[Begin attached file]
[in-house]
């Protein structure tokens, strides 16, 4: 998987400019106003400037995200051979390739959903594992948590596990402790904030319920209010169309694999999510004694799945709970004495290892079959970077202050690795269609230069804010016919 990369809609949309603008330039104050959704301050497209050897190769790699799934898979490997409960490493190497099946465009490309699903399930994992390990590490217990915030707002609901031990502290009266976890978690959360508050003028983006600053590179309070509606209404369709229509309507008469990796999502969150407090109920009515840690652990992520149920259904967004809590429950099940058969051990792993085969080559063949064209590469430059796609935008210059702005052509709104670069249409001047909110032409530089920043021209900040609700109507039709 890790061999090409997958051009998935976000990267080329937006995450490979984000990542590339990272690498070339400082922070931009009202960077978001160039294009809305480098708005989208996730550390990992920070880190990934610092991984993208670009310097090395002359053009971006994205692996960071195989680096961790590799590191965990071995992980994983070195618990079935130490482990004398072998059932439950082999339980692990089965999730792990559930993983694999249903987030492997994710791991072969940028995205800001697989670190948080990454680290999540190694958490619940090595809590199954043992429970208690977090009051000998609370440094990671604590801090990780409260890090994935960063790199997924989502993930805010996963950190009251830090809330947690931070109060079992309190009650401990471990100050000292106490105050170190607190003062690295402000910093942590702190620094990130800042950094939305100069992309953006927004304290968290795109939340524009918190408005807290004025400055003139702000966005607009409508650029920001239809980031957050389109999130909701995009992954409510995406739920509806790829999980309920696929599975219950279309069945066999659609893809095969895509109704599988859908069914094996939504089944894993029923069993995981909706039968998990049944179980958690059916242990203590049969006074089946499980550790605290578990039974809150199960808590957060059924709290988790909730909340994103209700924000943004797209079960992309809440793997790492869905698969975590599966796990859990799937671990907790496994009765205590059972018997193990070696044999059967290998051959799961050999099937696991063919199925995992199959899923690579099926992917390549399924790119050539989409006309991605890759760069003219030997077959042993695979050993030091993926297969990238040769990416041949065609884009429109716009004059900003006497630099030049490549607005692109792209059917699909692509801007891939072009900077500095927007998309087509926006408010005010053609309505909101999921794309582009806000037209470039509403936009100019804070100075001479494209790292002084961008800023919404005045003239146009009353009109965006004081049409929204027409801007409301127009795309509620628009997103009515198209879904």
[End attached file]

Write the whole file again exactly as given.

[in-house]
């Protein structure tokens, strides 16, 4: 998987400019106003400037995200051979390739959903594992948590596990402790904030319920209010169309694999999510004694799945709970004495290892079959970077202050690795269609230069804010016919 990369809609949309603008330039104050959704301050497209050897190769790699799934898979490997409960490493190497099946465009490309699903399930994992390990590490217990915030707002609901031990502290009266976890978690959360508050003028983006600053590179309070509606209404369709229509309507008469990796999502969150407090109920009515840690652990992520149920259904967004809590429950099940058969051990792993085969080559063949064209590469430059796609935008210059702005052509709104670069249409001047909110032409530089920043021209900040609700109507039709 890790061999090409997958051009998935976000990267080329937006995450490979984000990542590339990272690498070339400082922070931009009202960077978001160039294009809305480098708005989208996730550390990992920070880190990934610092991984993208670009310097090395002359053009971006994205692996960071195989680096961790590799590191965990071995992980994983070195618990079935130490482990004398072998059932439950082999339980692990089965999730792990559930993983694999249903987030492997994710791991072969940028995205800001697989670190948080990454680290999540190694958490619940090595809590199954043992429970208690977090009051000998609370440094990671604590801090990780409260890090994935960063790199997924989502993930805010996963950190009251830090809330947690931070109060079992309190009650401990471990100050000292106490105050170190607190003062690295402000910093942590702190620094990130800042950094939305100069992309953006927004304290968290795109939340524009918190408005807290004025400055003139702000966005607009409508650029920001239809980031957050389109999130909701995009992954409510995406739920509806790829999980309920696929599975219950279309069945066999659609893809095969895509109704599988859908069914094996939504089944894993029923069993995981909706039968998990049944179980958690059916242990203590049969006074089946499980550790605290578990039974809150199960808590957060059924709290988790909730909340994103209700924000943004797209079960992309809440793997790492869905698969975590599966796990859990799937671990907790496994009765205590059972018997193990070696044999059967290998051959799961050999099937696991063919199925995992199959899923690579099926992917390549399924790119050539989409006309991605890759760069003219030997077959042993695979050993030091993926297969990238040769990416041949065609884009429109716009004059900003006497630099030049490549607005692109792209059917699909692509801007891939072009900077500095927007998309087509926006408010005010053609309505909101999921794309582009806000037209470039509403936009100019804070100075001479494209790292002084961008800023919404005045003239146009009353009109965006004081049409929204027409801007409301127009795309509620628009997103009515198209879904």